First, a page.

At the mailbox this morning, the maples were so vivid against the dark rise of Mount Hallowell behind them. A friend emailed to say he was seeing the first snow on the Caren Range and I wrote back to say, Yes, we saw that snow as we drove home from our swim. The leaves are turning, the earth is rotating and revolving, and what about us? This morning as I swam my slow kilometre, I was thinking how much I miss my lake swims. I know I can still swim there, and I will, maybe once a week or so over the winter, but it’s not the same as an early summer morning, the kingfishers on the old snags, the sun not yet up when I begin but then rising over the mountain, the same mountain dusted with snow this morning, and how everything is reflected on the surface of the water.
The National Geographic site says this about rotation:
A very familiar kind of rotation is when a spherical, three-dimensional object turns around an invisible line inside its center. This center is called an axis. Spinning basketballs turn around an axis. Globes turn around an axis. The Earth itself spins on an axis.
Does an axis wish for a particular season? A place? Does it spin the earth through its 24 hour cycle, preferring the dark hours to the light, as it spins its heavy sphere ? In the water I am slightly lopsided because of injuries over the years. Fractured pelvis, tailbone… I notice how when I am swimming the backstroke, my body veers to one side, and I have to concentrate to stay in my lane. When I’m lake-swimming, sometimes (because I often swim with my eyes closed) I find myself quite far from shore. I hear my husband calling, Theresa, Theresa, come back! This summer I meant to swim to the island where we went for years with picnics, summer and winter, and where I imagine a version of ourselves lingers still on the grassy slope, but somehow I never got there.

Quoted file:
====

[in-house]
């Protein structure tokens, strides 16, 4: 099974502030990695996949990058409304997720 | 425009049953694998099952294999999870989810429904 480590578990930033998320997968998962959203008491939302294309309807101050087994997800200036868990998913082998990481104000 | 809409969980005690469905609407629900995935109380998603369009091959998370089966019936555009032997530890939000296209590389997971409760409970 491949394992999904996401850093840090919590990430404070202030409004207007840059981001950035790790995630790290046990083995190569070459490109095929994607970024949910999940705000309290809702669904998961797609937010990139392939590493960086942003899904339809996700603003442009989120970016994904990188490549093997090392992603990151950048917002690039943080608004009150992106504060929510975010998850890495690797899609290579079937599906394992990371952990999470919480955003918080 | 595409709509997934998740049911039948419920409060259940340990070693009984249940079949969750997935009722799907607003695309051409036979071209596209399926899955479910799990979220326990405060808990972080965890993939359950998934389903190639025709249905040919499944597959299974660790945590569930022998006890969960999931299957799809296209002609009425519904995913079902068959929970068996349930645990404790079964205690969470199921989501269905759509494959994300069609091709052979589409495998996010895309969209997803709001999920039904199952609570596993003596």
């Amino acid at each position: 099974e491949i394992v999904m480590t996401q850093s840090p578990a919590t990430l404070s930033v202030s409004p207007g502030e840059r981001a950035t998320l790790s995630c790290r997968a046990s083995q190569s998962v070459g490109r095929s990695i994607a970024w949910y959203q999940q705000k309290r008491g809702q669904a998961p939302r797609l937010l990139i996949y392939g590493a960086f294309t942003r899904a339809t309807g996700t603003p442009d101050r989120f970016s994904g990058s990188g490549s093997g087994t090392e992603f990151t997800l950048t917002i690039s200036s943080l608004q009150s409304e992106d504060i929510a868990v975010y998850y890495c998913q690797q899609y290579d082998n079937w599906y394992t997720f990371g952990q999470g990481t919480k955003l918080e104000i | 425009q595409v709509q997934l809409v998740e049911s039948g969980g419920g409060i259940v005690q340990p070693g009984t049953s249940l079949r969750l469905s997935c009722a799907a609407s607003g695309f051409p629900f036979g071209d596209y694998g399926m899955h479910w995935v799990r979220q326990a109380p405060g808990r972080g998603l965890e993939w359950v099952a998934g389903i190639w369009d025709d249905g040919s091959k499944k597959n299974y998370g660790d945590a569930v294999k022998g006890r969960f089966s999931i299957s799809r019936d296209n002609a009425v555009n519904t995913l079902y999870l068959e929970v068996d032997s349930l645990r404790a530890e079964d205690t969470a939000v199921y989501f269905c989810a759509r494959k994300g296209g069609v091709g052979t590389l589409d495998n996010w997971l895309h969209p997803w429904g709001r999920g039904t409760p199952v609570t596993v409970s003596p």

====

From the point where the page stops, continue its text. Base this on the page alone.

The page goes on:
In my forthcoming book, Blue Portugal, I write about the old injuries and how my body has accommodated them.
The Tipped Earth
Did you know that the Earth is tipped over? The Earth’s axis is not exactly up and down. It is actually a little sideways, like a tipped-over spinning top. It is tipped about 23.5 degrees.
How did the Earth get tipped over? Scientists are not quite sure. They think it happened when the solar system had just been formed. They theorize that a huge object the size of the planet Mars crashed into the Earth, tipping it on its side.
The huge thing that fractured my pelvis was my black Anglo-Arab gelding, who reared as I rode him up a hill, tumbling backwards and landing on my lap. And it was also gravity that resulted in the tailbone injury, my feet slipping out from under me as I walked on ice. In water I am as light as a strand of eelgrass but I still can’t swim a straight line for the life of me. The injuries are my own axial tilt. The earth’s 23.5° tilt is what causes our solstice and other solar declinations. I am the woman swimming all over the pool, her arms whirling like windmills.
But back to the leaves, the new snow, the sound of geese, the darkness coming earlier and earlier, everything closing in, shutting down, our chairs pulled closer to the fire, the soup pot steaming.